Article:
Facebook’s New Initiative Promises to Make Cross-Platform Mobile Payments Real | Epicenter | Wired.com
At the Mobile World Congress on Monday, Facebook announced several new initiatives to battle fragmentation on the mobile web. The most intriguing may be a partnership with global wireless carriers — including AT&T, T-Mobile and Verizon in the U.S. — to streamline mobile purchases for webapps using Facebook’s login and payment platforms.
In this agreement, Facebook would be the intermediary between its web developer and wireless carrier partners. Customers purchasing goods through web apps equipped with Facebook’s Pay Dialog wouldn’t have to prepurchase Facebook credits; instead, they’d be billed by their wireless providers. Developers would deal with Facebook; Facebook would deal with the carriers — with its Payments and Credits platform translating between the two on the transaction.
As a Facebook spokesperson told Wired, right now this program is “more vision than reality”; it hasn’t been fully implemented, and many of the details still have to be worked out between all the partners in the coming months.
The vision, though, is spelled out in a blog post by Facebook Director of Developer Relations Doug Purdy: to “minimize the number of steps needed to complete a transaction in mobile web apps, which will make it easier for hundreds of millions of people worldwide to purchase apps on their device via operator billing.” Besides the Big Three carriers in the U.S., announced partners include Deutsche Telekom, Orange, Telefónica, Vodafone, KDDI, and Softbank Mobile.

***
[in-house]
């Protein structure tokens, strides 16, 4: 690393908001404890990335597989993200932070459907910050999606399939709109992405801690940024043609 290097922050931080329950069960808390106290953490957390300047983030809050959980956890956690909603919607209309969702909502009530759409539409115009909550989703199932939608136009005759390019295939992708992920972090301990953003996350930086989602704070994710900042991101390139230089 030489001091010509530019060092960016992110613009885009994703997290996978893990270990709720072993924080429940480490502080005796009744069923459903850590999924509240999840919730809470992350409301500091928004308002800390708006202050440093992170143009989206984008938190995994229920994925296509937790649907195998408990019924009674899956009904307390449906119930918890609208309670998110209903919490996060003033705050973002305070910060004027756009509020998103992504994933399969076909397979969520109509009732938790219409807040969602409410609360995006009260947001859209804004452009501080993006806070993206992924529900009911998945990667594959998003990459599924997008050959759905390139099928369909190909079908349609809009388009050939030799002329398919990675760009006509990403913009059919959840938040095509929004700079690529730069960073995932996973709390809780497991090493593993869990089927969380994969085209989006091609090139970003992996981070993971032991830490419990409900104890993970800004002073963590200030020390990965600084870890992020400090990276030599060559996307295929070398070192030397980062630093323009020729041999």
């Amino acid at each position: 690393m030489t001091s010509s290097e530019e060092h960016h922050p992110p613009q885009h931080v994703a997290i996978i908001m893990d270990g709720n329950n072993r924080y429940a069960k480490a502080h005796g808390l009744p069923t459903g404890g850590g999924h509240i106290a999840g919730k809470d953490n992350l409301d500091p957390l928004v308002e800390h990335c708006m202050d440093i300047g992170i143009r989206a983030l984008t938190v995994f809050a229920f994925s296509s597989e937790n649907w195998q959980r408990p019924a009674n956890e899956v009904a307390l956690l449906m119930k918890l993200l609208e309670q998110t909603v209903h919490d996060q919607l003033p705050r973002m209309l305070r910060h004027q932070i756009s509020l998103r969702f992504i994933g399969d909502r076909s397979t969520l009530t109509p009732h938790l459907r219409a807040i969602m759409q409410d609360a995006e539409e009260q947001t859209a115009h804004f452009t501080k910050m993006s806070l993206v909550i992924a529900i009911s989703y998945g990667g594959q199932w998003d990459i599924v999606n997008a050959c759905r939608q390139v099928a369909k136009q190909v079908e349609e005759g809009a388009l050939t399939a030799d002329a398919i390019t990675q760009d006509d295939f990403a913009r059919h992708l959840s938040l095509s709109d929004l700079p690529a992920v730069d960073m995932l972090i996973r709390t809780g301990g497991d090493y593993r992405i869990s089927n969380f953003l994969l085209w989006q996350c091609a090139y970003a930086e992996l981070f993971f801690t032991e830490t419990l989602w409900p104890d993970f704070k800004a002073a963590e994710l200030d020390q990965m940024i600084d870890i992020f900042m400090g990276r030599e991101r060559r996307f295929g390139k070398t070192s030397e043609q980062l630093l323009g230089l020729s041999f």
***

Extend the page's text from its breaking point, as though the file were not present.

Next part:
The carrier payment partnerships also part of a broader effort by Facebook to make mobile app development easier (and make partnership with Facebook more appealing to developers):
Facebook is extending its social app discovery feature to include native Android apps in addition to iOS and web apps;
It’s joining the W3C’s Mobile Web Platform Core Community Group, “to help accelerate the improvement and standardization of mobile browsers”;
It’s immediately contributing a cross-platform mobile web test suite called Ringmark.
The payments initiative, however, is the most ambitious and has the most potential to turn into a serious revenue stream for Facebook and its partners.